Repression of political opponents has been a persistent issue in Bangladesh. The government, political parties, and law enforcement agencies have been accused of using violence, intimidation, and detention to silence opposition voices.
One notable instance of political repression in Bangladesh was the crackdown on opposition leaders and activists during the 2018 national elections, when the Awami League government was accused of arresting opposition politicians and supporters, as well as obstructing the media from covering the election.
Another issue has been the use of the Digital Security Act (DSA) to arrest and detain journalists and bloggers for their online speech. The DSA has been criticized for being overly broad and for being used to silence dissent.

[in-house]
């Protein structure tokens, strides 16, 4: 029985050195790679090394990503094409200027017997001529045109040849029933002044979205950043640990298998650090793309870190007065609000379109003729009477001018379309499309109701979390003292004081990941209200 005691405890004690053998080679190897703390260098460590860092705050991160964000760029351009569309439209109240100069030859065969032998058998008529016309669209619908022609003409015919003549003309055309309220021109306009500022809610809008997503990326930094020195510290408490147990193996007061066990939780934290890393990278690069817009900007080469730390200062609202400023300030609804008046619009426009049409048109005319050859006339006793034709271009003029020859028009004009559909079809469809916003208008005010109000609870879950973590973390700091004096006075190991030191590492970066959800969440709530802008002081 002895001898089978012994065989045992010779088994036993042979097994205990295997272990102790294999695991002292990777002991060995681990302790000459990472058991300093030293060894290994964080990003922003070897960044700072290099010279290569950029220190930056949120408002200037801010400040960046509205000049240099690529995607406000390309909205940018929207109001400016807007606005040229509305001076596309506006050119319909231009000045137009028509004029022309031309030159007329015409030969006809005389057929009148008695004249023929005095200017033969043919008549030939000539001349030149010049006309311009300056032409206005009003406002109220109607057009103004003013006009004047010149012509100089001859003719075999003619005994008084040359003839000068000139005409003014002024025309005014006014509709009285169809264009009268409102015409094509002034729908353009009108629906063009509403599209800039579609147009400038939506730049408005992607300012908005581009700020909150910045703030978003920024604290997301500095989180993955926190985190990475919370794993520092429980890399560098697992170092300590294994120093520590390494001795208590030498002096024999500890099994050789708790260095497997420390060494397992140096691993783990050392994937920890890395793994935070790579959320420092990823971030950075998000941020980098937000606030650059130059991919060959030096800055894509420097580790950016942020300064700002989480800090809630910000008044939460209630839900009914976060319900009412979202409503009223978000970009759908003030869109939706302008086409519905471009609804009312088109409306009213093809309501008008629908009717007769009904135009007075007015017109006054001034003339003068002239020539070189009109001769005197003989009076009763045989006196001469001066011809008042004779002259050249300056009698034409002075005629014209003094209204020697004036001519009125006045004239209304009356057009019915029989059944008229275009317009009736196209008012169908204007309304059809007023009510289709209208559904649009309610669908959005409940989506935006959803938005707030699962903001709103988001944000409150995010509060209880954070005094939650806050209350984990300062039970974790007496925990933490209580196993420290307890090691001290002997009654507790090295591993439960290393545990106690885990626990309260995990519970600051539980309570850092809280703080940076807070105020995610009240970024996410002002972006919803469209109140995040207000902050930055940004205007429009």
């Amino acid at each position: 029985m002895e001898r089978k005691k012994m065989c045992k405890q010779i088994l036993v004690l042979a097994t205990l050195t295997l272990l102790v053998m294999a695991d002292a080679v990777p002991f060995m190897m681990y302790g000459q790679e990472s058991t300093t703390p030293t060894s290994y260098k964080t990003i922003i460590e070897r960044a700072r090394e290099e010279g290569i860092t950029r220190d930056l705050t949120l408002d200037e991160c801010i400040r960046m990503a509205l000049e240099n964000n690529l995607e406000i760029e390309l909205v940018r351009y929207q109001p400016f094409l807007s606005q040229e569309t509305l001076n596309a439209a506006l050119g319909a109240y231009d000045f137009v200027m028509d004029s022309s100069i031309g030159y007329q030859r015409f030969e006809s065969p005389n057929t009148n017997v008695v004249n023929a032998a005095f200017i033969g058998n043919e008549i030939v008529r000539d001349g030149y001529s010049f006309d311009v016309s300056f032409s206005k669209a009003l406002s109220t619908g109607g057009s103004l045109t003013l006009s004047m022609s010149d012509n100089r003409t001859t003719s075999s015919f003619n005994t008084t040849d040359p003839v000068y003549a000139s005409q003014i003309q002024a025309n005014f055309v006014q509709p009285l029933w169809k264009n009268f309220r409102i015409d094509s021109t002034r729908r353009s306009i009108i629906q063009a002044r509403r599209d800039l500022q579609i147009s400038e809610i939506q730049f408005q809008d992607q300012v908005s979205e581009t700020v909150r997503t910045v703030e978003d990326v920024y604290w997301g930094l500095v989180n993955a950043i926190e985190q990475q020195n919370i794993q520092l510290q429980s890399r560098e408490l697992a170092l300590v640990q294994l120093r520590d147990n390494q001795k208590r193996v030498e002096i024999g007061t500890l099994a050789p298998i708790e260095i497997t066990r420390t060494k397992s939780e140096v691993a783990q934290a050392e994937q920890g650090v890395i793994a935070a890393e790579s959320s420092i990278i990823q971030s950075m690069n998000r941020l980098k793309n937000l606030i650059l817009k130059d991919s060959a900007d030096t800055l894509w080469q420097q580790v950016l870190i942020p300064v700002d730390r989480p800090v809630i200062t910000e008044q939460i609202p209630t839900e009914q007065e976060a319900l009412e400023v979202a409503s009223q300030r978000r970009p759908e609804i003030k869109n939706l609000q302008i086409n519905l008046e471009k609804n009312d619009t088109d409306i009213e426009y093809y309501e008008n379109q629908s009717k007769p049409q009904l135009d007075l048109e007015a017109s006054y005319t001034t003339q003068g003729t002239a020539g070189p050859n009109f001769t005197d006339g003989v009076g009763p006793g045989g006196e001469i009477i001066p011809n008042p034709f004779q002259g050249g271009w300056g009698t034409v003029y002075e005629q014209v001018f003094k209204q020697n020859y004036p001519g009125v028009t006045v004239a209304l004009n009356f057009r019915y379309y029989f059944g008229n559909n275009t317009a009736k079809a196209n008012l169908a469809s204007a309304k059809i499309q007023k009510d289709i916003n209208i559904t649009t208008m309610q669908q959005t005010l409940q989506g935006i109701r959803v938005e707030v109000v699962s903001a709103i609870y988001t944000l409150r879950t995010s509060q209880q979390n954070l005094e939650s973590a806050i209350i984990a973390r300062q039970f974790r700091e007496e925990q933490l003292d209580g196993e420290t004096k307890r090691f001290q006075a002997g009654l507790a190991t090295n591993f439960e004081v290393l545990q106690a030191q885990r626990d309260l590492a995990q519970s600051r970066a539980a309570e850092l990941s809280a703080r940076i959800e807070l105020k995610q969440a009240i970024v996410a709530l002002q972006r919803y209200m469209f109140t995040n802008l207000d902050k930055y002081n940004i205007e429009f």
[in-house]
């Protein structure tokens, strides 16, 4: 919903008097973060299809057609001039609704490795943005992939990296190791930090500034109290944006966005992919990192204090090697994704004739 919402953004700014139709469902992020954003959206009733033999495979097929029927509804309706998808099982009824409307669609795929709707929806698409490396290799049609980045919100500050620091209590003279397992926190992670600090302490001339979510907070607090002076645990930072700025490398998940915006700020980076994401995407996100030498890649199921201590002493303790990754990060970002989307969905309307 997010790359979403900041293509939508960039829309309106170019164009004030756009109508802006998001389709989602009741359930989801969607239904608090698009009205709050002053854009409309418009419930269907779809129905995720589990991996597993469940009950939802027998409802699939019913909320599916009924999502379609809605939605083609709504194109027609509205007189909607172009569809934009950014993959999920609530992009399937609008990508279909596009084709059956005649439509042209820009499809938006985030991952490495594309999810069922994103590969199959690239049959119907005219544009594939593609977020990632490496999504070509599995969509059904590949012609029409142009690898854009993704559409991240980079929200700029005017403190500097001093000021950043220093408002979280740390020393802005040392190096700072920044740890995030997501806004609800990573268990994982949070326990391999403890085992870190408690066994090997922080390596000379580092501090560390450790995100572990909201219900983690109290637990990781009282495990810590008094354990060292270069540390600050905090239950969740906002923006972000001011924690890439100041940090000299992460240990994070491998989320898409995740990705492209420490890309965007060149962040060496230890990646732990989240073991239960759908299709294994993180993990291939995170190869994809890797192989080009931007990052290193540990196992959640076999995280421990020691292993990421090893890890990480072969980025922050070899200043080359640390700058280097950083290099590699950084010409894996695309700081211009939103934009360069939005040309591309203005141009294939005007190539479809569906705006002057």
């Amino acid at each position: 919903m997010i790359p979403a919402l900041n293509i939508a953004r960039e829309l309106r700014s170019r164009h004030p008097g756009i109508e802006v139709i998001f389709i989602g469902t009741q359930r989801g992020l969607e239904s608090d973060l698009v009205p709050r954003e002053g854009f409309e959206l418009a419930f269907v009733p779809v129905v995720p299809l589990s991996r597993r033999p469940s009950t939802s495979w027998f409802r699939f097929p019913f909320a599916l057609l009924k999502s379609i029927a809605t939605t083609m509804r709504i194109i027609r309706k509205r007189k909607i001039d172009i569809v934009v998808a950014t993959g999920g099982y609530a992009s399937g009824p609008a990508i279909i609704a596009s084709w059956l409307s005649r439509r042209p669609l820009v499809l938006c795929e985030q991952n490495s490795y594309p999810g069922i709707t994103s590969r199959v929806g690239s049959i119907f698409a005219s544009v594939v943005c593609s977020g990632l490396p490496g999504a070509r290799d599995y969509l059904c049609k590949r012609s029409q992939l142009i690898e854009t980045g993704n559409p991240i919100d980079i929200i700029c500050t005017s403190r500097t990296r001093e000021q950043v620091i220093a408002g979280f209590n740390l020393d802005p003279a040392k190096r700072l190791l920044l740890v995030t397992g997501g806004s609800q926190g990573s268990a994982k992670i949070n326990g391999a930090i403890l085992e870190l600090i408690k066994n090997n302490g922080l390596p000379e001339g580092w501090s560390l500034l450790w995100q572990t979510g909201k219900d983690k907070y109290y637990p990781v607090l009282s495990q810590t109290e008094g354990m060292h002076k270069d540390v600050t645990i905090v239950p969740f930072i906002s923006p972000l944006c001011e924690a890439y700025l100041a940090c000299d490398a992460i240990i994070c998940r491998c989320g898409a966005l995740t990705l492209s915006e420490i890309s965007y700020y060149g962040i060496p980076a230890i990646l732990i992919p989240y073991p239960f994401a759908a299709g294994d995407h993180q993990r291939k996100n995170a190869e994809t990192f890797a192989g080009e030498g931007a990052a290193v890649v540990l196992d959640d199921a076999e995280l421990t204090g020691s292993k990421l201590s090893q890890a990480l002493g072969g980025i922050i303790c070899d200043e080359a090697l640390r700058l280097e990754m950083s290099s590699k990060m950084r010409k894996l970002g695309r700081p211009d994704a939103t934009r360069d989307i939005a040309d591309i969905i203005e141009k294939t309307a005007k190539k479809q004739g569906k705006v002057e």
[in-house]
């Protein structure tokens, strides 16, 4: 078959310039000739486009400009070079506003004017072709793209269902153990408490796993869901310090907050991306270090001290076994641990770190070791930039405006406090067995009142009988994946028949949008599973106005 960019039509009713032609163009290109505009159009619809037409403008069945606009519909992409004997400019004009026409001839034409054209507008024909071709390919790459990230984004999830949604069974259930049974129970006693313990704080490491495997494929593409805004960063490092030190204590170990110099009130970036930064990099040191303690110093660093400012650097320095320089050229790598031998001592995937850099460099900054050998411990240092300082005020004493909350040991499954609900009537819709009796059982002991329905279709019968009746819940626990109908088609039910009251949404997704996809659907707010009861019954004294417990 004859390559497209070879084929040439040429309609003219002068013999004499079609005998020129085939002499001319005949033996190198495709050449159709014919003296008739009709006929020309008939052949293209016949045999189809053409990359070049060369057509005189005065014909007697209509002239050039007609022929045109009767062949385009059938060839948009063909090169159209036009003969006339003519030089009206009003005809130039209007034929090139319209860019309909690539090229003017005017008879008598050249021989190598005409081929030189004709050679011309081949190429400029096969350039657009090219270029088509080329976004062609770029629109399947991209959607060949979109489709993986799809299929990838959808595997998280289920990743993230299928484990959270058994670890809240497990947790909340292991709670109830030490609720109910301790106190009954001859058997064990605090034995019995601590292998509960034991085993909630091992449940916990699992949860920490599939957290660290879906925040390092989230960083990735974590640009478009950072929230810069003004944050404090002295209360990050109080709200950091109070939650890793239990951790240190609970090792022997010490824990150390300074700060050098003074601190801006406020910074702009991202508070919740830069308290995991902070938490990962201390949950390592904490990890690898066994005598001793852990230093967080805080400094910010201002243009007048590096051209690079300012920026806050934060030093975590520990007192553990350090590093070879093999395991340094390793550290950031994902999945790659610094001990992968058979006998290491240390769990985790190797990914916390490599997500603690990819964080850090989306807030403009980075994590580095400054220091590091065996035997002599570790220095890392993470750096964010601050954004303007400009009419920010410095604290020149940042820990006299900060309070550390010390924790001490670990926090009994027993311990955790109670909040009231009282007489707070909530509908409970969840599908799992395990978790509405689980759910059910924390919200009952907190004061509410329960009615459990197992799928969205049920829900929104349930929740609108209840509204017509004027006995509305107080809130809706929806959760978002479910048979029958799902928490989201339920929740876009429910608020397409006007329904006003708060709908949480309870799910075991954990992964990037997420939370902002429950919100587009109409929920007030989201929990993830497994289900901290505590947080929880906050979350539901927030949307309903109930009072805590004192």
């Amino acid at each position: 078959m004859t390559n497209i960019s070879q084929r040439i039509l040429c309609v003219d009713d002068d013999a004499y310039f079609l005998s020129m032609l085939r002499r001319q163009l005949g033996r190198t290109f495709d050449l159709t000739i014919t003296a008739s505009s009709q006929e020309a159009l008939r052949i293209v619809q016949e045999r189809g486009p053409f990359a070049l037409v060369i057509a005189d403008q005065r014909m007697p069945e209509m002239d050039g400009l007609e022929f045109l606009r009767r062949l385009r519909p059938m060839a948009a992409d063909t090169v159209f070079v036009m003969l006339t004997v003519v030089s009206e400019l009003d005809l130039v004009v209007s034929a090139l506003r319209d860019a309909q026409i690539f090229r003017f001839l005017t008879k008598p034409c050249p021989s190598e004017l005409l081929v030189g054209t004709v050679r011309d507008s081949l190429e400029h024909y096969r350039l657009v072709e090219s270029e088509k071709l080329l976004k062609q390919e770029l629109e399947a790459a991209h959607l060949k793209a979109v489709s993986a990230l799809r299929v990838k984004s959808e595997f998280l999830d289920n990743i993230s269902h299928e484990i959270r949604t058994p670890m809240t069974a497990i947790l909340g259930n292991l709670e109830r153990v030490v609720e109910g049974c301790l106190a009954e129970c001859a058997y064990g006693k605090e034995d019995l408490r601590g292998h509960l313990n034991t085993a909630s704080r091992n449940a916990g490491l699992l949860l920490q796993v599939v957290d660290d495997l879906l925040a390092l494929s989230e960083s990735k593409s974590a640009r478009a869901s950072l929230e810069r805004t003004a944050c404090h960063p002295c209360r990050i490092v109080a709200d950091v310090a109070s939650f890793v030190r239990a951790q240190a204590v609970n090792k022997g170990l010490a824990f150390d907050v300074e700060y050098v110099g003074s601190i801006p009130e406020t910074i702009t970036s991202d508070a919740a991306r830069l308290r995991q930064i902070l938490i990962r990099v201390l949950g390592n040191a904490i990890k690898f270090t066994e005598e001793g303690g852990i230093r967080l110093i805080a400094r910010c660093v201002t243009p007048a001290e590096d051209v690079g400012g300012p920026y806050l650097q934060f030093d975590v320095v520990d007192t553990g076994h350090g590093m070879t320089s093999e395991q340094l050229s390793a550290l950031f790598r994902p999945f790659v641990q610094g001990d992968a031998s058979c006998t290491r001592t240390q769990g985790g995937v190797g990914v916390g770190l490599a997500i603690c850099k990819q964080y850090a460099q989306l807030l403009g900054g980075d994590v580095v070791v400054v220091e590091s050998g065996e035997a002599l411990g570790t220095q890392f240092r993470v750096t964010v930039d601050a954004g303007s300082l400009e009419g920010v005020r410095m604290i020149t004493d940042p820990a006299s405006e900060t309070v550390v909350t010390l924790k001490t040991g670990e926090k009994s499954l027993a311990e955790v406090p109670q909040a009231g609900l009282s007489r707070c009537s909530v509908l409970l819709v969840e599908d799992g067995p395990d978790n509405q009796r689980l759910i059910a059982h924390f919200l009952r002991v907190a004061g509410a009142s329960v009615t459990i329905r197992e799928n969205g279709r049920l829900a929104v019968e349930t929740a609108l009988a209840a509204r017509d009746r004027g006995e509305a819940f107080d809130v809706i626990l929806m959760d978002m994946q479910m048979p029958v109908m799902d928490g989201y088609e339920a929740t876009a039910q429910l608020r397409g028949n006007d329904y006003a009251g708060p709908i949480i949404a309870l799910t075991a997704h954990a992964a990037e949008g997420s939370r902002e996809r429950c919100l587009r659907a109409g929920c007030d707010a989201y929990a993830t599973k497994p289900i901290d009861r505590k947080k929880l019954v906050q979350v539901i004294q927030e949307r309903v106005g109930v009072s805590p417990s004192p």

The repression of political opponents has also been perpetuated through the misuse of the judiciary and law enforcement agencies. Human rights organizations have reported instances of arbitrary arrests, extrajudicial killings, and enforced disappearances of opposition politicians and supporters.
In conclusion, the repression of political opponents in Bangladesh continues to be a major issue. The government, political parties, and law enforcement agencies must be held accountable for their actions and ensure that the rights of all citizens, including political opponents, are protected.